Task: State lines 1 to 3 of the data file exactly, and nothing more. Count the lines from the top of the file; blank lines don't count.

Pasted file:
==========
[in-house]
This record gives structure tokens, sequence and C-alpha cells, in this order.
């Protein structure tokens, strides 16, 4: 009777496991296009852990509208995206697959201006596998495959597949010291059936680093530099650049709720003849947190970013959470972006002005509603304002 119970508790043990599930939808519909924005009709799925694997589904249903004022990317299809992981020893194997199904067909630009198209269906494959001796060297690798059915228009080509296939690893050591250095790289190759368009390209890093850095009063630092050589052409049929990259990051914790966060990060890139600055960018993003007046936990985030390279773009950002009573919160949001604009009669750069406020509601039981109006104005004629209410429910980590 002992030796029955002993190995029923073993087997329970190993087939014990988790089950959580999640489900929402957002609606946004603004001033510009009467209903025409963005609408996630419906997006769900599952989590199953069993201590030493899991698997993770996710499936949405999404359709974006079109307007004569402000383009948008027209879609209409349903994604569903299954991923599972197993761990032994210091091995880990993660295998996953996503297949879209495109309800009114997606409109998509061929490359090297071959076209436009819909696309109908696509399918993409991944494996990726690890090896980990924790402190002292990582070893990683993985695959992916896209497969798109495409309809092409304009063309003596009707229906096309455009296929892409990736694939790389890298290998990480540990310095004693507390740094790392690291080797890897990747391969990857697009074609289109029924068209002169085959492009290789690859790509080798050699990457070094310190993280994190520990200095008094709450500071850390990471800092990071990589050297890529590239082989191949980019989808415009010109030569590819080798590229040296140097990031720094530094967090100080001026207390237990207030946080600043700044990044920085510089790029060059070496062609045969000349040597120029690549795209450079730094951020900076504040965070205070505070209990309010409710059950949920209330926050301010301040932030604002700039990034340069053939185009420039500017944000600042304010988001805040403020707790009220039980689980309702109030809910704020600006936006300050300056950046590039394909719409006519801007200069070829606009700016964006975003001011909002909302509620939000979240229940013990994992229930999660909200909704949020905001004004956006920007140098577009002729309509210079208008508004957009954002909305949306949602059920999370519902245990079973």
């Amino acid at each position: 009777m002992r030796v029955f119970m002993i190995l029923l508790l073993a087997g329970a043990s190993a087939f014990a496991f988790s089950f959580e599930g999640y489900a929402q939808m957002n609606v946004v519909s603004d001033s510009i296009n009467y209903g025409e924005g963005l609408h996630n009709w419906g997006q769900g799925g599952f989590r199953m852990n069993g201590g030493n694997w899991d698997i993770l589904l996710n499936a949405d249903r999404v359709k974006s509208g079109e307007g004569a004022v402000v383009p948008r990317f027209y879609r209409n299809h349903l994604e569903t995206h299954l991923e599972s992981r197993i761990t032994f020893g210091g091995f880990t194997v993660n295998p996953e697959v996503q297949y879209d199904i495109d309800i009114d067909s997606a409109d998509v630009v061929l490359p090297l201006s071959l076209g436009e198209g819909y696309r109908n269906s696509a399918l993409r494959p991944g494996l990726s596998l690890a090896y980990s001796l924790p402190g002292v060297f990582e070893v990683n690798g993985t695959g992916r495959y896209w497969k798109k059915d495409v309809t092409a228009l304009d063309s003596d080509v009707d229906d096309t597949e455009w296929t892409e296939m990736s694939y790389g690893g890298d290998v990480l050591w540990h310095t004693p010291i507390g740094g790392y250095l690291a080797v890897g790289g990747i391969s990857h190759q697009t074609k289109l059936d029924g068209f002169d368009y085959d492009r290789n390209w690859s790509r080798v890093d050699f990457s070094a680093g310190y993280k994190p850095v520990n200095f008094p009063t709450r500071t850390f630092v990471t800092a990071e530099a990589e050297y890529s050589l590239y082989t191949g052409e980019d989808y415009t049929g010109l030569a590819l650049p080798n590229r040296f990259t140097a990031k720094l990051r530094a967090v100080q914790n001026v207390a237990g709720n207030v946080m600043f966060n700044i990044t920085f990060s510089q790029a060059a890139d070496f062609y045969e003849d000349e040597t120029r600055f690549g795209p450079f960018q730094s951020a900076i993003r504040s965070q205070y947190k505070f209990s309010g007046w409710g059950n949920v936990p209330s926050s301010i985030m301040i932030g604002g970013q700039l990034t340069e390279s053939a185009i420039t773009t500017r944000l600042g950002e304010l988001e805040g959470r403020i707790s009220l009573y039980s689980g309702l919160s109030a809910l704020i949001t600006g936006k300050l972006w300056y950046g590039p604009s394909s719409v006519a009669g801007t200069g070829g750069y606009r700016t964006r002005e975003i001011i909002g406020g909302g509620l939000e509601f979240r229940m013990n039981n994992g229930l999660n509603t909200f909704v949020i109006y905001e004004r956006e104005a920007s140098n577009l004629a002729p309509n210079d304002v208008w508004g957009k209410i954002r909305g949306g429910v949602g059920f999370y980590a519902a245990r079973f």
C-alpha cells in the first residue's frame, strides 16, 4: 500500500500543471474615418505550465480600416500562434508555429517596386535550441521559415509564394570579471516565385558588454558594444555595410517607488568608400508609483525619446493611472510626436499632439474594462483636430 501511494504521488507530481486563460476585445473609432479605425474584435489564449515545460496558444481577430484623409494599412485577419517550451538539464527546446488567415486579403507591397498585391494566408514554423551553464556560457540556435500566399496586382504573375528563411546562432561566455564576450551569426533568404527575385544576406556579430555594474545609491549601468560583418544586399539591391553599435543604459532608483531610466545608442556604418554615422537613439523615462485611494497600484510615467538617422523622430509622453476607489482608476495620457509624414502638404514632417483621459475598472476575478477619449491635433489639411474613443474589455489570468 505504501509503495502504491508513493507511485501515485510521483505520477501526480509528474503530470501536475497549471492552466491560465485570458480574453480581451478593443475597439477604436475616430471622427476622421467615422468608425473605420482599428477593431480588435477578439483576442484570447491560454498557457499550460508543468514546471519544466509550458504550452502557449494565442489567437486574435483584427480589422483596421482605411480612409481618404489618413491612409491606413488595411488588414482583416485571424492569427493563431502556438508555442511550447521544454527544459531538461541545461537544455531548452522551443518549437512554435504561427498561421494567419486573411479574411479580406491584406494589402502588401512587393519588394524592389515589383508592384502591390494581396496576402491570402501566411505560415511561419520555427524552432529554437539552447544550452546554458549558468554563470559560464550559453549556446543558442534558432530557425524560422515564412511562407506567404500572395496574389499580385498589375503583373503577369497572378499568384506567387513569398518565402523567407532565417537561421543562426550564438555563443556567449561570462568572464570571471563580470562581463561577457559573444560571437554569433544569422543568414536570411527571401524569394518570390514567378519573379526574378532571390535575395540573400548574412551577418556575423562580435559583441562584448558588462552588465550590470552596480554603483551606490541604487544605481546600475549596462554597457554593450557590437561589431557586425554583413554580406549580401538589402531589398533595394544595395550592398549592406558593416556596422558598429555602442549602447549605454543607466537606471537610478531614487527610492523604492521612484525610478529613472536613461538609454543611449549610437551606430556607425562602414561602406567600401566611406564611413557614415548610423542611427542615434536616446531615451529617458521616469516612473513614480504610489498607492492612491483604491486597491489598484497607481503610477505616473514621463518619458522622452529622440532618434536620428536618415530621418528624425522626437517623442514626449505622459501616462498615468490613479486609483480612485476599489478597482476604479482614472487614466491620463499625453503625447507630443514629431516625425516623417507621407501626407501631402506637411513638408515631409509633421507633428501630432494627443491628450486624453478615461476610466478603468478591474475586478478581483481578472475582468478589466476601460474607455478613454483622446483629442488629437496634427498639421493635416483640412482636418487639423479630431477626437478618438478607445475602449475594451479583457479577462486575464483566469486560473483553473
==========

[in-house]
This record gives structure tokens, sequence and C-alpha cells, in this order.
């Protein structure tokens, strides 16, 4: 009777496991296009852990509208995206697959201006596998495959597949010291059936680093530099650049709720003849947190970013959470972006002005509603304002 119970508790043990599930939808519909924005009709799925694997589904249903004022990317299809992981020893194997199904067909630009198209269906494959001796060297690798059915228009080509296939690893050591250095790289190759368009390209890093850095009063630092050589052409049929990259990051914790966060990060890139600055960018993003007046936990985030390279773009950002009573919160949001604009009669750069406020509601039981109006104005004629209410429910980590 002992030796029955002993190995029923073993087997329970190993087939014990988790089950959580999640489900929402957002609606946004603004001033510009009467209903025409963005609408996630419906997006769900599952989590199953069993201590030493899991698997993770996710499936949405999404359709974006079109307007004569402000383009948008027209879609209409349903994604569903299954991923599972197993761990032994210091091995880990993660295998996953996503297949879209495109309800009114997606409109998509061929490359090297071959076209436009819909696309109908696509399918993409991944494996990726690890090896980990924790402190002292990582070893990683993985695959992916896209497969798109495409309809092409304009063309003596009707229906096309455009296929892409990736694939790389890298290998990480540990310095004693507390740094790392690291080797890897990747391969990857697009074609289109029924068209002169085959492009290789690859790509080798050699990457070094310190993280994190520990200095008094709450500071850390990471800092990071990589050297890529590239082989191949980019989808415009010109030569590819080798590229040296140097990031720094530094967090100080001026207390237990207030946080600043700044990044920085510089790029060059070496062609045969000349040597120029690549795209450079730094951020900076504040965070205070505070209990309010409710059950949920209330926050301010301040932030604002700039990034340069053939185009420039500017944000600042304010988001805040403020707790009220039980689980309702109030809910704020600006936006300050300056950046590039394909719409006519801007200069070829606009700016964006975003001011909002909302509620939000979240229940013990994992229930999660909200909704949020905001004004956006920007140098577009002729309509210079208008508004957009954002909305949306949602059920999370519902245990079973």